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6 Sneaky Things That Are Damaging Your Lips

It’s all too easy to overlook the lips. While you might have an extensive Skincare Wardrobe for the skin on your face, your lips may just get a swipe of a balm — and that’s if they’re lucky. But the lips are one area where damage appears quickly (think dryness, peeling, burning, or flaking), and that can be seriously uncomfortable if they don’t get TLC.

The good news? It’s not you. That’s just how they’re made. “Since the lip does not have the same oil glands that are present on the rest of the face, the lips can dry out more quickly,” says Marisa Garshick, MD, dermatologist in New York City. And because the skin of the lips is also thin, “it’s sensitive to many external allergens, such as cold air, saliva, water, soap, and makeup, in contrast to skin elsewhere on our body,” says Rina Allawh, MD, a dermatologist at Schweiger Dermatology Group in King of Prussia, PA.

Can you get addicted to lip balm? Here, we bust some common lip-balm myths.

A little moisture can go a long way to care for lips. “Often it is best to use products on the lips that not only will hydrate, but also will be occlusive and create a barrier effect to help keep moisture in and prevent external irritants,” says Dr. Garshick. Try our Watermelon Glow Lip Pop or the new Blueberry Bounce Lip Pop, which nourish lips with a combo of coconut oil and watermelon seed oil (while imparting a unique-to-you tint). We just revamped both to be 35% bigger than the original, and Blueberry Lip Pop’s berry shade — once a limited edition — is here to stay. Apply it before lipstick to boost color payoff, or layer it over lipstick to keep your color looking fresh and vibrant.

While cold, windy weather and skipping lip balm are two obvious offenders, little-known triggers for chapped lips can also contribute to them. Here’s what to avoid.

You lick your lips to moisten them

Licking dry lips might feel good for a second, but they’ll inevitably go back to feeling tight and tingly. And in licking your lips, you do much more harm than good. “Licking your lips can actually be irritating, because while the saliva can feel temporarily moisturizing, it can actually be drying and strip the lips of some natural moisture,” says Dr. Garshick. “Additionally, saliva has various enzymes and components that can actually be irritating to the lips.” Resist the temptation, even in a pinch, and hold out until you’re reunited with your dedicated lip balm.

You bite or pick your lips

If your lips are already chapped, it can be tempting to pick at the peels or flakes. (Gross, but universal.) But that only makes matters worse. In doing so, you’re basically removing the top layers of dead skin, irritating the area and causing more discomfort. If flaky lips are too hard to resist, layer on a few swipes of Lip Pop on a regular basis. Both Watermelon Glow and Blueberry Bounce have flower-derived AHA (it’s edible!) and coconut sugar to deliver gentle smoothing — enough for a soft, comfortable feel, but not so much that it’s irritating. That actually clears the way for the moisturizing actives to better penetrate.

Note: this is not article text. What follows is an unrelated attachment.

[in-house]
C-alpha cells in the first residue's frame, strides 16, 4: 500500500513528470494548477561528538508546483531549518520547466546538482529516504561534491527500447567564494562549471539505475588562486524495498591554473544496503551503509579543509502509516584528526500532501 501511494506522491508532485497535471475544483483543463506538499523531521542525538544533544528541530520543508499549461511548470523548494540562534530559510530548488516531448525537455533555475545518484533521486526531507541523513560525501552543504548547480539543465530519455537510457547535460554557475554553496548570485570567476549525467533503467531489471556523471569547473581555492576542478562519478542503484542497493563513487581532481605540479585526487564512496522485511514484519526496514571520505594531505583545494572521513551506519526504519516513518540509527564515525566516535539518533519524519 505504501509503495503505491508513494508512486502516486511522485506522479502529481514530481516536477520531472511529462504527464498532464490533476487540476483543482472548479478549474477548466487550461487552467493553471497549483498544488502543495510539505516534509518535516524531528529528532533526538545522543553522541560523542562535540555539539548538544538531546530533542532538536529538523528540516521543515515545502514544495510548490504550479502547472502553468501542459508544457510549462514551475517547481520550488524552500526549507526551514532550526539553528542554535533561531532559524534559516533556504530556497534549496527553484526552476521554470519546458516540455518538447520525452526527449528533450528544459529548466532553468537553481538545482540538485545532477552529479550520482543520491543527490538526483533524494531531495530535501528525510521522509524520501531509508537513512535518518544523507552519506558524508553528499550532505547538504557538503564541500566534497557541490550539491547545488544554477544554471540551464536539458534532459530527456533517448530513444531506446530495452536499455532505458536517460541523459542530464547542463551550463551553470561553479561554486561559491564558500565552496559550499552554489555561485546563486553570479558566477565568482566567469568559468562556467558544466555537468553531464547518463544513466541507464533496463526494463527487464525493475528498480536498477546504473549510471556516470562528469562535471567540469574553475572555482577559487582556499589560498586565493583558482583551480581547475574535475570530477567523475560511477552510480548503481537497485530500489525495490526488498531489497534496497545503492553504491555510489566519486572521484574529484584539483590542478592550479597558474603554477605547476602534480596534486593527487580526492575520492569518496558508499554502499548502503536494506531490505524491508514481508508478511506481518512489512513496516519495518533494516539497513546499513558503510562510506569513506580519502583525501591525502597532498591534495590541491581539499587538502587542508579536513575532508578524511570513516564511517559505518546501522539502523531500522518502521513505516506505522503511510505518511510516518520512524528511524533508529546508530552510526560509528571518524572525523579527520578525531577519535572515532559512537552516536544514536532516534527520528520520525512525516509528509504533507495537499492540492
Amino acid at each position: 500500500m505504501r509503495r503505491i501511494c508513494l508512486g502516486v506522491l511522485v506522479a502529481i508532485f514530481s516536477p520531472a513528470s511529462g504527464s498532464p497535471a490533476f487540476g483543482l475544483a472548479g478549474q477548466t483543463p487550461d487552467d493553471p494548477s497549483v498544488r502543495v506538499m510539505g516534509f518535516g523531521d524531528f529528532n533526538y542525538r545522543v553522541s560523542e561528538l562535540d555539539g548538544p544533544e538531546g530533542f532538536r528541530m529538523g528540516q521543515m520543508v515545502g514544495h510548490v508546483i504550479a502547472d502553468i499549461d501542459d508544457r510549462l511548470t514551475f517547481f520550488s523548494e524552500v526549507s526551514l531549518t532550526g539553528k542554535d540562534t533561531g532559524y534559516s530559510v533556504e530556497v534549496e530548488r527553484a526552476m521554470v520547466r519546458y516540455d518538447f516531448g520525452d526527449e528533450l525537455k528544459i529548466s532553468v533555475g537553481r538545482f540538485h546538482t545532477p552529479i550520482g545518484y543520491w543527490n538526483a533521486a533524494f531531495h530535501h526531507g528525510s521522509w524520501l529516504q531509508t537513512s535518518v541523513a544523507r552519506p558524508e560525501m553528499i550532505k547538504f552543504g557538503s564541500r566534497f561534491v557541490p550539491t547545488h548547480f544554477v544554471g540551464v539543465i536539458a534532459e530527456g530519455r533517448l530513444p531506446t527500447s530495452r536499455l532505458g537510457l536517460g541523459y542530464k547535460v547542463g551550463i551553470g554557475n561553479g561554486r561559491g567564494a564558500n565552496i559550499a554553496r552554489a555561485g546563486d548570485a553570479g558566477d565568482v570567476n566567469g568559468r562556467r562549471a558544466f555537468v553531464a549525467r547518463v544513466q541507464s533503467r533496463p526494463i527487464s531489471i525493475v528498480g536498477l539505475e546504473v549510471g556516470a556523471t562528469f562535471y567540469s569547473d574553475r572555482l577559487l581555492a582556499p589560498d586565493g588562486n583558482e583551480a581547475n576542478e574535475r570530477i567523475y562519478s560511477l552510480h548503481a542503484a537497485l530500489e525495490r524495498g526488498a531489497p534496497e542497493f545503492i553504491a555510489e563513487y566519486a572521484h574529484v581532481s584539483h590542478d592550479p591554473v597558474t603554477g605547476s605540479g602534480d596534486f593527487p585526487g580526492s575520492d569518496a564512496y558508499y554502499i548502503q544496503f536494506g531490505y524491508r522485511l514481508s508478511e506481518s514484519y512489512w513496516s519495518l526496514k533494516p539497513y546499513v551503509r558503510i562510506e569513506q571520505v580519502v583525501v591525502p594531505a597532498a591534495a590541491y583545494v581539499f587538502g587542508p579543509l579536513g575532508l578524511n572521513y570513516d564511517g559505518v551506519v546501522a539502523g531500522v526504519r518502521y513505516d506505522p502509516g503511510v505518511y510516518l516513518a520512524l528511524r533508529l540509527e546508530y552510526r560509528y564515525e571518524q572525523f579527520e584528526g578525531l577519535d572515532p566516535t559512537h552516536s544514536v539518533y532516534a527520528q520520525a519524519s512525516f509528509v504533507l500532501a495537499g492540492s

You brush with flavored toothpaste

That peppermint-flavored toothpaste might wake you up when you brush your teeth in the A.M., but it’s not doing your lips any favors. “Common triggers [for chapped lips] are flavored toothpaste — including the cinnamon and the mint flavors,” says Dr. Allawh. “These contain common allergens, which may trigger a skin rash and dry, peeling lips.” Switch to one that’s not flavored or, if that doesn’t exactly sound appealing, be sure to apply a lip balm ASAP after rinsing.

The secret to flake-free lips: an A.M. and P.M. lip care routine.

You forget about sunscreen

While sunscreen on your face is a no-brainer, it might not be as obvious that your lips, too, could use that sun protection. Not only can sunlight dry out lips and irritate those that are already chapped, but also, “chronic sun exposure can lead to a condition known as actinic cheilitis, which can appear as dryness, scaling, thinning, or scabbing of the lip,” says Dr. Garshick. Plus, your lips are not magically exempt from the risk of skin cancer, so it’s a good idea for your general health, too. Before applying Lip Pop, swipe on a clear balm that offers broad-spectrum SPF 30.

You bite your nails

Since you eat, drink, and talk with your mouth, your lips are coming into contact with a lot of stuff throughout the day. “It’s possible that your lips are chapped as a result of what is known as contact dermatitis, which can be caused by allergies and related to ingredients that may be coming into contact with the skin, such as fragrance or preservatives that may be found in lipsticks or other cosmetics,” says Dr. Garshick. And if you bite your nails, you could even be wearing those allergens on your fingers. In fact, “a common culprit for chapped lips is allergens found in acrylic nails or nail polish itself,” says Dr. Allawh.

Your medication is drying out lips

One of the sneakiest offenders behind chapped lips? Your medicine cabinet. “Some oral medications that we take, including oral supplements, may cause our skin to be more dry and may even trigger dry, flaky skin on the lips,” says Dr. Allawh. (If you’ve ever used Accutane to deal with chronic breakouts, you might already know this.) There’s not much you can do about it besides (what else?) moisturizing your lips on a regular basis — and with the dewy tint of a Lip Pop, you’ll have yet another excuse to do so.

Read more about how to care for your lips:


Glow Recipe

Watermelon Glow Lip Pop


Glow Recipe

Blueberry Bounce Lip Pop


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